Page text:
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Muna Mohamed
Muna Mohamed

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Responsive Windows Login page UI Tutorial— Part 2

*Originally posted on Medium.

Who’s ready for part 2?

In part 2 of this tutorial, we will be making the Windows Login page responsive using SCSS variables, mixins and media queries. Confused? Don’t you worry. You’ve got this! As always, this tutorial is beginner friendly. Enjoy! :)

If you haven’t already, check out part 1 of this tutorial to know how we structured, styled and animated the login page.

SCSS Variables (for screen sizes)

$mobile-width: 340px;
$tablet-width: 500px;
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The beauty of SCSS are its features and one of those features is variables.

So what are SCSS variables? They are basically a method of storing information that can then be reused throughout your stylesheet. To make something a variable, you use ‘$’ followed by the variable name and the information that you want to store in that variable.

To begin the process of making the login page responsive we start by using two SCSS variables, $mobile-width and $tablet-width, to store the widths of the devices we want the login page to be responsive to. Here, we’ve set the mobile-width variable to be 340 pixels and the tablet-width variable to be 500 pixels.

Media queries (using mixins)

//Mixin - Media queries
@mixin mobile {
   @media (min-width: #{$mobile-width}) and (max-width: #{$tablet-width - 1px}) {
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The next step is our media queries. We will be using the variables that we declared earlier together with a mixin to make our media queries easier to work with as well as improving the readability of our code.

We’ll start with the mixin, which have the media queries nested inside. We define our screen sizes within our media queries using the variables we declared earlier. With @content, it gives us the ability to pass blocks of content to our mixins.

To translate, we have a mixin called mobile which contains a media query which says that between the mobile-width (340 pixels) and tablet-width (500 pixels), this block of CSS rules should apply.

Applying mixin using @include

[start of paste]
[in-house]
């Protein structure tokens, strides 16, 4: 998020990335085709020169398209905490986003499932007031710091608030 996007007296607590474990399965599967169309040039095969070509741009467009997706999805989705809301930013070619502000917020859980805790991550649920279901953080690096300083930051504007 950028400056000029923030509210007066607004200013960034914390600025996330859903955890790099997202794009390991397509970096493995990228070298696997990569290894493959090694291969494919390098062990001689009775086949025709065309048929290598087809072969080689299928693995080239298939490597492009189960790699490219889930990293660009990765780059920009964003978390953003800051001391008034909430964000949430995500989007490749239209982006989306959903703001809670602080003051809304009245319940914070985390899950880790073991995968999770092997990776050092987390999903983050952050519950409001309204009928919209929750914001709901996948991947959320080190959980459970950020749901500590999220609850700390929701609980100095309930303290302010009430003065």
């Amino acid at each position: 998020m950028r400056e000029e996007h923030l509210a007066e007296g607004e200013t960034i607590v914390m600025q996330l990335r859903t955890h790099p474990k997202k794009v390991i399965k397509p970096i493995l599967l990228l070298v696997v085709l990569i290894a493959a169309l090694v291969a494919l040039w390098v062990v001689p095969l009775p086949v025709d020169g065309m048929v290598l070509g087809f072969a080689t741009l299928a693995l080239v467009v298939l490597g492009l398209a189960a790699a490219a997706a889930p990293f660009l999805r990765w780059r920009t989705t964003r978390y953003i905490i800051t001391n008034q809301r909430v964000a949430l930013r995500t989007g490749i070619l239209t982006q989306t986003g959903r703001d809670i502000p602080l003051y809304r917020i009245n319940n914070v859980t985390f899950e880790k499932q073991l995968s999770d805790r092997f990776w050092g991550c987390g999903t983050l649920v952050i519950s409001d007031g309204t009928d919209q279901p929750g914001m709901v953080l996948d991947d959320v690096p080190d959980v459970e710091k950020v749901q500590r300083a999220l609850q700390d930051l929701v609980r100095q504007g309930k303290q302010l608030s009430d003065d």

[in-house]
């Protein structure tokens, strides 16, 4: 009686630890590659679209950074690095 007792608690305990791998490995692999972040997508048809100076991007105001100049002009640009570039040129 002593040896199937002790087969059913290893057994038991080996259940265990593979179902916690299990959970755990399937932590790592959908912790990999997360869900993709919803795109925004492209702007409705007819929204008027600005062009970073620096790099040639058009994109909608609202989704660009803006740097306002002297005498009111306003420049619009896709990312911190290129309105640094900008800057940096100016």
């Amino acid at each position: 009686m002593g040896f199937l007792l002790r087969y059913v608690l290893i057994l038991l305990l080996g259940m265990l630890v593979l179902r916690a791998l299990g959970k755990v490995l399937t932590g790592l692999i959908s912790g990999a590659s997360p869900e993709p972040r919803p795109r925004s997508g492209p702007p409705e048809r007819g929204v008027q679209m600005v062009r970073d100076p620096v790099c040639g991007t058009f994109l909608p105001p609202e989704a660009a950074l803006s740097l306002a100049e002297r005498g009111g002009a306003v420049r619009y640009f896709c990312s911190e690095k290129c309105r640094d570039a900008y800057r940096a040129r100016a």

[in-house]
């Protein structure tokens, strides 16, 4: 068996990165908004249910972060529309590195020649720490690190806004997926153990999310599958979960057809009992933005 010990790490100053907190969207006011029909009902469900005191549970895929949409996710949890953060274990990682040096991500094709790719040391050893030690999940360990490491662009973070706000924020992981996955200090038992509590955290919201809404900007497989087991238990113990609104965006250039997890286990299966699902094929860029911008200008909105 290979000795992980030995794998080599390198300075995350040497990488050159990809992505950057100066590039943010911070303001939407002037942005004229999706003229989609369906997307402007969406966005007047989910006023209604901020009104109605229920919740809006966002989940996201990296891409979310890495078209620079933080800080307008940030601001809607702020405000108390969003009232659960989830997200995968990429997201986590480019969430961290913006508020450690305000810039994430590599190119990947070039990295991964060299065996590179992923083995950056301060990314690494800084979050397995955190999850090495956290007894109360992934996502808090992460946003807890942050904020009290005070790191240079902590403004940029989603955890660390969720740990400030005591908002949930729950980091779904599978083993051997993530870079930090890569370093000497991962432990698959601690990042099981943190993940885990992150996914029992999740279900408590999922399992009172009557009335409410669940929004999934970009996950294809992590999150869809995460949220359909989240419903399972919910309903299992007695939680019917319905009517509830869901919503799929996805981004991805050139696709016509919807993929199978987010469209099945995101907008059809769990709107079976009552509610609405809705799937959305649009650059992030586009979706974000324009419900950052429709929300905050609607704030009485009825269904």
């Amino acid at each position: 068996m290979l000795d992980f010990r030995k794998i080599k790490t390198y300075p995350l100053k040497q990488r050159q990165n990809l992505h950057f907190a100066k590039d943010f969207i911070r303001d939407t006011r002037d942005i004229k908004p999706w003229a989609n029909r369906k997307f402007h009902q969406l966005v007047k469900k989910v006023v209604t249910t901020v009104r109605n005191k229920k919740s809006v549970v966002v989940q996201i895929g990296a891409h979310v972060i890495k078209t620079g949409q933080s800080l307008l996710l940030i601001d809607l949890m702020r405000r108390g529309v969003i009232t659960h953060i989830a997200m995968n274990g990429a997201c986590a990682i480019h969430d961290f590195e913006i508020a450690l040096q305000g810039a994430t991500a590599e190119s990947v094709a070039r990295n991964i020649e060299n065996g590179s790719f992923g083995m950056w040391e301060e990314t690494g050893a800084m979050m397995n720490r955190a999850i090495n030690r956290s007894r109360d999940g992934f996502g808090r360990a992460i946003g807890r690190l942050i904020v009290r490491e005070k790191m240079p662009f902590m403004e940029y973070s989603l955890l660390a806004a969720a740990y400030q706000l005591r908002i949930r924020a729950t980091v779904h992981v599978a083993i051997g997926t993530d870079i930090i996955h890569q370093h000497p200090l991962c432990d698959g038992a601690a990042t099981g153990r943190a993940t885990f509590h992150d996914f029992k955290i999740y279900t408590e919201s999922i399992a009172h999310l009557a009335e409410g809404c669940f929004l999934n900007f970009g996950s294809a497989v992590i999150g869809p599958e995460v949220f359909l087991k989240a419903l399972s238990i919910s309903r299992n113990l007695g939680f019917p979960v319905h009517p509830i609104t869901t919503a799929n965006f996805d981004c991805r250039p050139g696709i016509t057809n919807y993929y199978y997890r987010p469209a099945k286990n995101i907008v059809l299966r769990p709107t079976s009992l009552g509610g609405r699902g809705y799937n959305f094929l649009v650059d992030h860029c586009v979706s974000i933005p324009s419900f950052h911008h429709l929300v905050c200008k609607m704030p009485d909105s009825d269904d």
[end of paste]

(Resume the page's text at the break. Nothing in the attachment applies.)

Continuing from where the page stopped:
@include mobile {
  #login-page-container {
    font-size: 12px !important;
  #login-page-inner {
    width: 300px !important;
  #user-image-container {
    width: 110px !important;
    height: 110px !important;
  .fa-user-o {    
    line-height: 110px !important; 
  #password {
    width: 200px !important;
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The last thing we need to do is to apply the mobile mixin which contains our media query that applies to devices with a screen size between $mobile-width and $tablet-width. We do this using @include and passing the CSS rules that we want to apply within it. Our aim is to make the login page components smaller when the screen size is between the sizes we declared in our mobile mixin earlier.

For any screen sizes that are different from the screen sizes we declared in our mobile mixin, the CSS declarations that we typed in our stylesheet earlier in part 1 apply.

You’ll see the term, !important, after the CSS declarations we make in this section of our stylesheet. The term ‘!important’ is a rule used to override any previously assigned CSS declarations that were set in a stylesheet.

We start by changing the default font-size for #login-page-container from 16 pixels to 12 pixels.

The width of #login-page-inner is set to 300 pixels and for the #user-image-container, we set the width and height to 110 pixels. We set the line-height of the user icon, .fa-user-o, to 110 pixels so that it is centered vertically within the newly sized #user-image-container. Finally, we give #password a width of 200 pixels.

And that’s it! In the GIF above, you can see how our login page responds to different screen sizes.

For easy access, I have gathered the pens in this two-part tutorial and put them in a collection on Codepen. You can check it out here.

I hope you enjoyed part two of this tutorial! Till next time! ✌️

Top comments (2)

juankortiz profile image

Another nice post. I loved how you applied responsiveness with a few changes, unlike some tutorials that take a looooong time and resources.

munamohamed94 profile image
Muna Mohamed

Thank you Juan! I'm glad you enjoyed the tutorial! The purpose of this tutorial was to show how responsiveness can be achieved without it being complicated, particularly for beginners! As always, I appreciate the feedback! :)